June 24, 1973 seemed like any other night at the Upstairs Lounge. The Metropolitan Community Church had just finished a worship service and was hosting a social event with free beer and food for about 125 people. As the night went on, this number dwindled to about 60, almost all remaining people being dedicated members of the church. Around 8:00 pm, the buzzer rang at the only entrance to the Upstairs Lounge. When the door was buzzed open from the upstairs bar, someone doused the wooden staircase with lighter fluid and then threw a lighted torch into the stairwell. The flames rushed into the Lounge very quickly, and the entire bar was on fire within minutes.
Jimmy Massacci, owner of the building, and his father, also a previous owner, both witnessed the fire. Massacci believes the arsonist was a regular at the bar, due to his familiarity with the door buzzer system used by the patrons. He stated that since the door on Iberville Street “was kept locked, whoever did it had to be a regular and had to know the routine.”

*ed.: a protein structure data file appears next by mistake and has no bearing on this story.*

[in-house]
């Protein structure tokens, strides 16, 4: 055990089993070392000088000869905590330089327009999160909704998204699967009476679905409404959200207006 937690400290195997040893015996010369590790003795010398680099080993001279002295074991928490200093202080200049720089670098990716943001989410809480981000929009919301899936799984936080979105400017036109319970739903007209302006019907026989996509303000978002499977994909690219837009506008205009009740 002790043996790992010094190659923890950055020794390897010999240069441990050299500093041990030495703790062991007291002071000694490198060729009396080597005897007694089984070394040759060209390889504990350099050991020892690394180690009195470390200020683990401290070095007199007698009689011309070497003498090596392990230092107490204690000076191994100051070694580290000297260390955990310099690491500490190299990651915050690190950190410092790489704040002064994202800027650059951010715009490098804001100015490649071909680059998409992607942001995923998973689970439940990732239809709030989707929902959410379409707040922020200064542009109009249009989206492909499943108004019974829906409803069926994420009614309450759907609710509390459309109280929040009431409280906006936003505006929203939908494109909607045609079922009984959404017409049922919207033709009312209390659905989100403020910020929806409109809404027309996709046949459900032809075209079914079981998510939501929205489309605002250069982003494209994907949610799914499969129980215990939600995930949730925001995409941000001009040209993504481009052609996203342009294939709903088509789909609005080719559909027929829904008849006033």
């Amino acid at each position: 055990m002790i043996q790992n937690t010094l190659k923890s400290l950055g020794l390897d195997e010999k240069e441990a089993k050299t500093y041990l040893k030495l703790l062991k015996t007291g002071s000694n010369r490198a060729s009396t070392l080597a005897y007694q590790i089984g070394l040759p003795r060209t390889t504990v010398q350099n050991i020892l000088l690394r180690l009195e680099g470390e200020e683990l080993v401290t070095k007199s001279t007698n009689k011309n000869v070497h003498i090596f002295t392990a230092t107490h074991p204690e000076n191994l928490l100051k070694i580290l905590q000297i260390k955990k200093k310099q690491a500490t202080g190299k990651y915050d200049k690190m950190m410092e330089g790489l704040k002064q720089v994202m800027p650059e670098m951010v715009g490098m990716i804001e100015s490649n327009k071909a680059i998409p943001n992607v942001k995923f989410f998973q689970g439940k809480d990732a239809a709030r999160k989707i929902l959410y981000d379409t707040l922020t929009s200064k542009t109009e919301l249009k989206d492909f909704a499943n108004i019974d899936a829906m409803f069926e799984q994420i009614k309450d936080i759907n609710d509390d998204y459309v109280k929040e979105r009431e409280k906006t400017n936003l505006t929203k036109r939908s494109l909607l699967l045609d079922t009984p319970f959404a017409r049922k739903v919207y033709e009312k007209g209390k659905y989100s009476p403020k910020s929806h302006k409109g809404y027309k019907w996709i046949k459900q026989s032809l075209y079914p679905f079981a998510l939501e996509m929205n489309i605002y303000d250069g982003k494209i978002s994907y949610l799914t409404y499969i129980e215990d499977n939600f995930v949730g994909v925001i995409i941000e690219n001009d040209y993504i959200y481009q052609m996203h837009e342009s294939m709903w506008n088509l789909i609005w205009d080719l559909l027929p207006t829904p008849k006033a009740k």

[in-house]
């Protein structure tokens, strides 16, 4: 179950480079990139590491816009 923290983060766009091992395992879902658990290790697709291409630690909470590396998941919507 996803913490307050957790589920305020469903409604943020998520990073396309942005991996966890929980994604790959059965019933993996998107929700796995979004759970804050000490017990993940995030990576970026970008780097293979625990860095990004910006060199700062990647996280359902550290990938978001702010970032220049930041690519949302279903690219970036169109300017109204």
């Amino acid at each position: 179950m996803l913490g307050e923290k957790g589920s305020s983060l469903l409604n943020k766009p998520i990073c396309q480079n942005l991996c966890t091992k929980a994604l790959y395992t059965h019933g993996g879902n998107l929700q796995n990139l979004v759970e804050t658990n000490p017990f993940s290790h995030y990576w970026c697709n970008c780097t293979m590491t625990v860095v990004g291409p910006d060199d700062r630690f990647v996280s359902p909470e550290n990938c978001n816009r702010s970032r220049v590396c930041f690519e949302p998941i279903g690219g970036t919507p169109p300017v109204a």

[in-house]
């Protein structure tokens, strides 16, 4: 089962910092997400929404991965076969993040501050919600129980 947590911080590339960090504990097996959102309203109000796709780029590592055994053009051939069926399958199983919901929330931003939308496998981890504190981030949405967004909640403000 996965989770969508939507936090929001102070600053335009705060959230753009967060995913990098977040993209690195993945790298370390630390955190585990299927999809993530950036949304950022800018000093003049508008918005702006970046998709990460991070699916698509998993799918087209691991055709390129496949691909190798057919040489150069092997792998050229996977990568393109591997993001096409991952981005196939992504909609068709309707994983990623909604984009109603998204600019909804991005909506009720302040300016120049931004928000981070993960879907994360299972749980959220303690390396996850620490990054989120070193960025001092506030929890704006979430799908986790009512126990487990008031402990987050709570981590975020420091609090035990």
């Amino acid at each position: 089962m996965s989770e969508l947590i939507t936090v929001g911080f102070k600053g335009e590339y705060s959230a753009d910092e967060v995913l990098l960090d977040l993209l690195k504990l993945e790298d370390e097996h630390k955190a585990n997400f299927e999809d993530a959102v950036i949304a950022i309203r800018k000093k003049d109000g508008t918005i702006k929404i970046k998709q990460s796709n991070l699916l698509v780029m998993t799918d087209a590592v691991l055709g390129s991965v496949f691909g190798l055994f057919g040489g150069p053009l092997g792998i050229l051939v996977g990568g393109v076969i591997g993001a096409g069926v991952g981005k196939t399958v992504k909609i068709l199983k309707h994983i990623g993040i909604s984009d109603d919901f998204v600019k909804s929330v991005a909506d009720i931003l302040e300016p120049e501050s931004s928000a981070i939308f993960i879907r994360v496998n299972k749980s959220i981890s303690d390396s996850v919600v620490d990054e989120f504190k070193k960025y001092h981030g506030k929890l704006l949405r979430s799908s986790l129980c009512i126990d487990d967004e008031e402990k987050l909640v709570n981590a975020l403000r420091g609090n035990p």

According to Stewart Butler, “Because of the materials that covered the walls of the stairwell and the upstairs, it went up like a fireball very, very quickly. Buddy Rasmussen, who was the bartender that night, knew that there was a fire escape in [a back] room [and] called for people to follow him. Undoubtedly some didn’t hear him, and by then some were already enveloped in flames. He managed to get out quite a number; I don’t know how many.”
Had the Upstairs Lounge building had been outfitted with proper fire safety measures, most of the congregation would have survived. The single emergency exit was not marked, however, and bars covered the windows.
Butler remembers, “I walked around and I was just absolutely horrified, mortified, in total shock at what was going on, because some of the patrons were trying to get out of the windows, notwithstanding the bars. Actually, I understand one person did manage to squeeze out between the bars and get out that way, but there were others who were totally burned to death up against the bars trying to get out.”
Massacci now operates the Jimani Bar on the first floor of the building. The former site of the Upstairs Lounge is used as a storage space.